Learning To Say I Do
Are We There Yet?
Sara: Justin and I traveled to see Justin’s family in North Dakota for Thanksgiving. The trip from Missouri to North Dakota is over 700 miles, one way. Needless to say, by the time we actually got to Justin’s folks’ house, we had some tired rear ends.
This year, we were fortunate to be able to leave Missouri the Friday before Thanksgiving around 1 pm, when Justin finished teaching his last class. I picked him up from the university, and we jumped on the highway.
Surprisingly, we were able to make the entire trip with only two stops total for gas and made it to Justin’s parents’ place just before midnight.
The entire week was great. It was very restful not to have to set an alarm each morning, to have some time off of work, and just be. I think I most appreciated realizing how much Justin and I had grown in our relationship since our trip last Christmas. Of course, it was great to finally be able to share a room with Justin. However, it was more than just that. We consulted each other, and were both more thoughtful of the other person, including better negotiating each day’s activities.
This trip, we spent a lot of time playing cards with Justin’s grandparents. I’m always amazed at just how good his grandparents are at cards. I think if there was a professional pinochle league, they could probably join. In his grandparents’ household, the boys always play against the girls, so that way Grandpa and Grandma weren’t mad at each other if they made mistakes. It was hard for me to not be on the same team as Justin. Justin claims I’m a sore winner, but I think it’s just he’s a sore loser. We actually don’t play board games together very often because neither of us likes losing.
Justin: I like to say Sara is a bad loser and a worse winner. This was also one of the first times we have played on opposite teams since we have been married. It was an interesting experience because marriage has really fostered a spirit of cooperation between us. It was difficult to compete against the other without feeling that the other was being disloyal in not wanting you to win.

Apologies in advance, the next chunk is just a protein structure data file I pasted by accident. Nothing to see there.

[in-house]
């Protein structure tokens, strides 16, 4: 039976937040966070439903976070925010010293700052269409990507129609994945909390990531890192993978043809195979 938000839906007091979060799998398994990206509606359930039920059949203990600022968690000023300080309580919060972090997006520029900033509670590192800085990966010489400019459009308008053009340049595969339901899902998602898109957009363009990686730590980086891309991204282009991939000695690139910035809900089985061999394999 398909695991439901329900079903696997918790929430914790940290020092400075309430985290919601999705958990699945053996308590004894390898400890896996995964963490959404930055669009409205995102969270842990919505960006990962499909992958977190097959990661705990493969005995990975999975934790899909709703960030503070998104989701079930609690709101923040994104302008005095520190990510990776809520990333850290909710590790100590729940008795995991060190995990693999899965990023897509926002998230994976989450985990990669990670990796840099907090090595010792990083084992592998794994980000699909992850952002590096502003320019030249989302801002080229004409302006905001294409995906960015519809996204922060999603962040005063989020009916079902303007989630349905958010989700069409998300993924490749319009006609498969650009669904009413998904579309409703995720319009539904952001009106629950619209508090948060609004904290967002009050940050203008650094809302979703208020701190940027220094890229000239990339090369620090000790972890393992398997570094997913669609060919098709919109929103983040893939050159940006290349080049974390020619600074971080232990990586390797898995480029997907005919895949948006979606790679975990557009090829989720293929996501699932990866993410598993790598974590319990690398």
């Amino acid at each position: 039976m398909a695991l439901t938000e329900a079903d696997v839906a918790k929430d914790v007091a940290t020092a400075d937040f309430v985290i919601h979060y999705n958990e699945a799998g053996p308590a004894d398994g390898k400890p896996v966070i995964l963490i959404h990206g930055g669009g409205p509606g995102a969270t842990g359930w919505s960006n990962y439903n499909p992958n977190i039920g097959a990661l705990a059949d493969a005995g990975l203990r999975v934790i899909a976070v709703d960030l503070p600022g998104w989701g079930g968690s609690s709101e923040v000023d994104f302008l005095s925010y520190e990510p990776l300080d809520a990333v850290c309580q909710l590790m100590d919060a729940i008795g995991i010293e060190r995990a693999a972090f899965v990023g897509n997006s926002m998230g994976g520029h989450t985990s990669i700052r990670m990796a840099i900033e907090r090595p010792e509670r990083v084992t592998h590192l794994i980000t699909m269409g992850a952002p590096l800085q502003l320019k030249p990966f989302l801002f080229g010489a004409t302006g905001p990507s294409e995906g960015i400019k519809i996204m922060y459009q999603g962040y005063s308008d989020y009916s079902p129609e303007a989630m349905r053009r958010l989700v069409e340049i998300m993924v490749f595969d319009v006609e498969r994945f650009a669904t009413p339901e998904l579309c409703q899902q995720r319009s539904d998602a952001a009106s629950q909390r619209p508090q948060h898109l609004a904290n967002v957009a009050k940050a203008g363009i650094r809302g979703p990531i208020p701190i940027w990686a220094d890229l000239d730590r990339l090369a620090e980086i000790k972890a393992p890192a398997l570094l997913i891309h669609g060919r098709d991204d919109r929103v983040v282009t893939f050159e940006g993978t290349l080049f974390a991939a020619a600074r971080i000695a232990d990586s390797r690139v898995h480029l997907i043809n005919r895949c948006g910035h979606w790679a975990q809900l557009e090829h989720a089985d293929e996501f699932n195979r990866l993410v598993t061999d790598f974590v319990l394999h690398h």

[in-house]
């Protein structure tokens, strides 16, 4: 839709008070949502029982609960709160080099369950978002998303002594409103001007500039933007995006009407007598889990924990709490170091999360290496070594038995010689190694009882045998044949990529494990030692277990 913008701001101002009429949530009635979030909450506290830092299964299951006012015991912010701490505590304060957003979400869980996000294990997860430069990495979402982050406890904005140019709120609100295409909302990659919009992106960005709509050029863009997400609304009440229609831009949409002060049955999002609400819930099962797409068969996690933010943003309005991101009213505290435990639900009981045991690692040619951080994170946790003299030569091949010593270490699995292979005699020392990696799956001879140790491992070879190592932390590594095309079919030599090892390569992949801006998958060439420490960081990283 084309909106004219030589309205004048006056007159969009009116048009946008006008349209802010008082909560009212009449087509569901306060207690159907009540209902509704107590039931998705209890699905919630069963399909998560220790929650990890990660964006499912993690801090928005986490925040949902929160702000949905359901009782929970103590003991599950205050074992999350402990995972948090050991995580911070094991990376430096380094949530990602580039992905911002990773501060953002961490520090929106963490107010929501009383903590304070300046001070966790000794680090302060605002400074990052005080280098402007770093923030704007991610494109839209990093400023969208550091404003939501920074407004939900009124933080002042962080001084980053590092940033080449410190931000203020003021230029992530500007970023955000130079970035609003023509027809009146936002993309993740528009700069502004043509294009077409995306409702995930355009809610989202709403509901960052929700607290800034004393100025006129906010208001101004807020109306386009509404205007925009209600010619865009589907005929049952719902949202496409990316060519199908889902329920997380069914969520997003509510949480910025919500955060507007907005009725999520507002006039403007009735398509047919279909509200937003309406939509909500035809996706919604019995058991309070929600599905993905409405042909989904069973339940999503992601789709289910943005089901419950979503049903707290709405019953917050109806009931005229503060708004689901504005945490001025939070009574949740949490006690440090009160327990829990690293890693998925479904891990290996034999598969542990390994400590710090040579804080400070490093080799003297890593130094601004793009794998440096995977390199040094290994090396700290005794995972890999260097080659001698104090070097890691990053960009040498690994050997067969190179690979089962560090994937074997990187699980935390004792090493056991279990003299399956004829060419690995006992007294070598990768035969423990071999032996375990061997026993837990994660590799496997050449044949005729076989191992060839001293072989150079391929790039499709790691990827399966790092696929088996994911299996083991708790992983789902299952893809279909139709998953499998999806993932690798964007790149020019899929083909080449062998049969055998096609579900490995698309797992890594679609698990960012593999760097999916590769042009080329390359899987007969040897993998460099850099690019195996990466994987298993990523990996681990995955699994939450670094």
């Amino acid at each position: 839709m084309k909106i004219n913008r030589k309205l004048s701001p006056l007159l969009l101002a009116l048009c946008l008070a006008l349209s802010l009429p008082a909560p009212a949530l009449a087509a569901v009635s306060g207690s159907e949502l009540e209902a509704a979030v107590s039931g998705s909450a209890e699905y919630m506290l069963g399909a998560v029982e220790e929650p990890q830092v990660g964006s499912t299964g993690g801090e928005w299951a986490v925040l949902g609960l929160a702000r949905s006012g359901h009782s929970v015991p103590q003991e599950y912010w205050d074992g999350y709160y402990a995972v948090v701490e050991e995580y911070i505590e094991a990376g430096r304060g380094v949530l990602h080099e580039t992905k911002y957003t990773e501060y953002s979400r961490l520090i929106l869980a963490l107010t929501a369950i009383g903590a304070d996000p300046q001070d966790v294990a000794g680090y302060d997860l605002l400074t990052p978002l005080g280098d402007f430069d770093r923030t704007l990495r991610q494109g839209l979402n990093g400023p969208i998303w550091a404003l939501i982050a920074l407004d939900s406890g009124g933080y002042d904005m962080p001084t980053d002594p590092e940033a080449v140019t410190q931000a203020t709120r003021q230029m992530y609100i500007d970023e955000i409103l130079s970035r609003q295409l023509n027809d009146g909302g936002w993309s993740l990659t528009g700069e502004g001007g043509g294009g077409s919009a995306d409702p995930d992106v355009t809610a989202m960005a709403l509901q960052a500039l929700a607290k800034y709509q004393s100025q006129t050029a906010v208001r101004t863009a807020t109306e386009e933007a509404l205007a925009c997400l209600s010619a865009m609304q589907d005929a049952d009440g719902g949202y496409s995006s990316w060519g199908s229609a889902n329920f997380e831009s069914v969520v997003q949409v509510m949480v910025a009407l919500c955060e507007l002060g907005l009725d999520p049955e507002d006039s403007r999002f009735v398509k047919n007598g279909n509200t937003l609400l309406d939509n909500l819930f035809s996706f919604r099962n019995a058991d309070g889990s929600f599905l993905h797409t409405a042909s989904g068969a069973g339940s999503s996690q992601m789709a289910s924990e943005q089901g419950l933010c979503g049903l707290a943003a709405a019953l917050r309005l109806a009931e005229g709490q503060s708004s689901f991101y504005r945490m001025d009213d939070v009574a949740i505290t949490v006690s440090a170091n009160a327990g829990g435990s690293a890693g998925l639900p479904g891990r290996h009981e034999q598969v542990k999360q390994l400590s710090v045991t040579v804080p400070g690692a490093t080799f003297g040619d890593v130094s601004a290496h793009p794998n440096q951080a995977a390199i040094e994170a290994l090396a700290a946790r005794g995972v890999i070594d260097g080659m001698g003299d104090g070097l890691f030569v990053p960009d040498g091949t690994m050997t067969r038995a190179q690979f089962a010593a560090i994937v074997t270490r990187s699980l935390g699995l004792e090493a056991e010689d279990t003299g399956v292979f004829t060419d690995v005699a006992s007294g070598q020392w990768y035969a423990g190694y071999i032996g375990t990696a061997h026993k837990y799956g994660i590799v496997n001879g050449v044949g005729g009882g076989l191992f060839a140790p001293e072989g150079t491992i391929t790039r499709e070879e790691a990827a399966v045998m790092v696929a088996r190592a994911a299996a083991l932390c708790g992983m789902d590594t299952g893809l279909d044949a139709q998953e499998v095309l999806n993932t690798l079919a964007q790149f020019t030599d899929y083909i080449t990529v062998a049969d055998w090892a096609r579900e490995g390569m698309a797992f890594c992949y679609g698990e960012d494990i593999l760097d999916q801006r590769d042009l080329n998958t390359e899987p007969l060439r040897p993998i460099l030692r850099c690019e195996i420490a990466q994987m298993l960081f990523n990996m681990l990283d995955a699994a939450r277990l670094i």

Sara: Thanksgiving dinner was very good; it was nice to finally have all these Thanksgiving dishes (such as Grandma’s stuffing) Justin has spoken of so fondly. It was also great to be with Justin’s family together.
Justin: It was also neat because Sara made the dessert this year. I think it was a real sign that she is fully part of the family. Holiday meals are so important because each person brings dish and this is a visible sign that each person offers something unique and irreplaceable to the family. Sara is now a unique and irreplaceable member of our family (not just Sara and I but the whole Kraft family tree).
Sara: Even though you didn’t eat dessert with the rest of the family! I was so mad at you!
Justin: I wanted to eat it when I could enjoy it most – when I wasn’t stuffed.
Sara: We also looked at houses online, I read a few books, and we just relaxed.
Justin: Sara only fell in love with one house, but alas after seeing it in person it did not live up to her dreams.
Sara: All too soon, it was time to head home. Saturday morning, Justin woke me up at 4:30 am because he couldn’t sleep. Thankfully, I was able to go back to sleep in the car, and the trip didn’t seem so far. We were even home by 2:30 pm!
The next day, the First Sunday of Advent, I dug out my Advent wreath. We prayed together as we placed it on our prayer table. I’m so looking forward to the slowness and patience required by the waiting of Advent. Neither Justin nor I grew up in a home with many Advent traditions. We’ve discussed wanting to observe the liturgical year in our family, and both fast and party with the Church.
We thought it might be neat to hear your Advent season traditions. Please send us suggestions you may have for helping us observe Advent and the Christmas season as a family (for both now and when we one day, God willing, have children). If we get some great suggestions, perhaps we will share them in an upcoming blog.
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